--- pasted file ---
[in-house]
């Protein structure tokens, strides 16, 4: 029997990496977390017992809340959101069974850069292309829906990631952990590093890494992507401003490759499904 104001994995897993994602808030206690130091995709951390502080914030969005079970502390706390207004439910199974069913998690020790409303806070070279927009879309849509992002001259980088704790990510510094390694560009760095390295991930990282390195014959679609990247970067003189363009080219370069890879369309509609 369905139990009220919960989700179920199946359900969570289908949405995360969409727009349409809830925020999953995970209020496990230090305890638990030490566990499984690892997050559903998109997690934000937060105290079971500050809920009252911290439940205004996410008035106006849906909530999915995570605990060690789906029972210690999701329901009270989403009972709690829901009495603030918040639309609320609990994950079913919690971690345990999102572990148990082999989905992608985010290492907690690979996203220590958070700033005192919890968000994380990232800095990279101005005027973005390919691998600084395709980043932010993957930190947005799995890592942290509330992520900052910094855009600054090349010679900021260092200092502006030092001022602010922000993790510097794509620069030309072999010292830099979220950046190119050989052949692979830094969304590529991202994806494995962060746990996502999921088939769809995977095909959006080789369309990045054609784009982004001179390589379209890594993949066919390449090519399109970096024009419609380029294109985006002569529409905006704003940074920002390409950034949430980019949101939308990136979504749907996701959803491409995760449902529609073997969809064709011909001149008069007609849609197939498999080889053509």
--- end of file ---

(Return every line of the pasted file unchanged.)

[in-house]
């Protein structure tokens, strides 16, 4: 029997990496977390017992809340959101069974850069292309829906990631952990590093890494992507401003490759499904 104001994995897993994602808030206690130091995709951390502080914030969005079970502390706390207004439910199974069913998690020790409303806070070279927009879309849509992002001259980088704790990510510094390694560009760095390295991930990282390195014959679609990247970067003189363009080219370069890879369309509609 369905139990009220919960989700179920199946359900969570289908949405995360969409727009349409809830925020999953995970209020496990230090305890638990030490566990499984690892997050559903998109997690934000937060105290079971500050809920009252911290439940205004996410008035106006849906909530999915995570605990060690789906029972210690999701329901009270989403009972709690829901009495603030918040639309609320609990994950079913919690971690345990999102572990148990082999989905992608985010290492907690690979996203220590958070700033005192919890968000994380990232800095990279101005005027973005390919691998600084395709980043932010993957930190947005799995890592942290509330992520900052910094855009600054090349010679900021260092200092502006030092001022602010922000993790510097794509620069030309072999010292830099979220950046190119050989052949692979830094969304590529991202994806494995962060746990996502999921088939769809995977095909959006080789369309990045054609784009982004001179390589379209890594993949066919390449090519399109970096024009419609380029294109985006002569529409905006704003940074920002390409950034949430980019949101939308990136979504749907996701959803491409995760449902529609073997969809064709011909001149008069007609849609197939498999080889053509």